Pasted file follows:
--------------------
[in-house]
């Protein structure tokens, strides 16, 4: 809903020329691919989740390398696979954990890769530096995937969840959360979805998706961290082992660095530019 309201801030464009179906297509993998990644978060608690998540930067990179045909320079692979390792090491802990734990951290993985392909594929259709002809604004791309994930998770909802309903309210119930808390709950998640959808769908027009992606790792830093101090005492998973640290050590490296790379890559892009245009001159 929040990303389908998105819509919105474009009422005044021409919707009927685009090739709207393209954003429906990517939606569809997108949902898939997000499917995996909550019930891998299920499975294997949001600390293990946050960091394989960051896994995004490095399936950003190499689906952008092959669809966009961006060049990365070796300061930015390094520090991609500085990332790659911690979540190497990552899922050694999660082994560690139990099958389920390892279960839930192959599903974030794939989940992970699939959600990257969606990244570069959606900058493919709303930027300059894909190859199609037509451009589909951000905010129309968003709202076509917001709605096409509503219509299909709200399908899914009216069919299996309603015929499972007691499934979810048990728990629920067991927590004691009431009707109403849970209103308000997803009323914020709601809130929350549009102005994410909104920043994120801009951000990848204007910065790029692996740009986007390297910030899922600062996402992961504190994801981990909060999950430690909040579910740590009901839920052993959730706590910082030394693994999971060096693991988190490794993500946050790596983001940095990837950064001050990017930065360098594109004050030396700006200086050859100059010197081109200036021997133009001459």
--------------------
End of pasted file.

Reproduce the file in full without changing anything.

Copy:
[in-house]
């Protein structure tokens, strides 16, 4: 809903020329691919989740390398696979954990890769530096995937969840959360979805998706961290082992660095530019 309201801030464009179906297509993998990644978060608690998540930067990179045909320079692979390792090491802990734990951290993985392909594929259709002809604004791309994930998770909802309903309210119930808390709950998640959808769908027009992606790792830093101090005492998973640290050590490296790379890559892009245009001159 929040990303389908998105819509919105474009009422005044021409919707009927685009090739709207393209954003429906990517939606569809997108949902898939997000499917995996909550019930891998299920499975294997949001600390293990946050960091394989960051896994995004490095399936950003190499689906952008092959669809966009961006060049990365070796300061930015390094520090991609500085990332790659911690979540190497990552899922050694999660082994560690139990099958389920390892279960839930192959599903974030794939989940992970699939959600990257969606990244570069959606900058493919709303930027300059894909190859199609037509451009589909951000905010129309968003709202076509917001709605096409509503219509299909709200399908899914009216069919299996309603015929499972007691499934979810048990728990629920067991927590004691009431009707109403849970209103308000997803009323914020709601809130929350549009102005994410909104920043994120801009951000990848204007910065790029692996740009986007390297910030899922600062996402992961504190994801981990909060999950430690909040579910740590009901839920052993959730706590910082030394693994999971060096693991988190490794993500946050790596983001940095990837950064001050990017930065360098594109004050030396700006200086050859100059010197081109200036021997133009001459």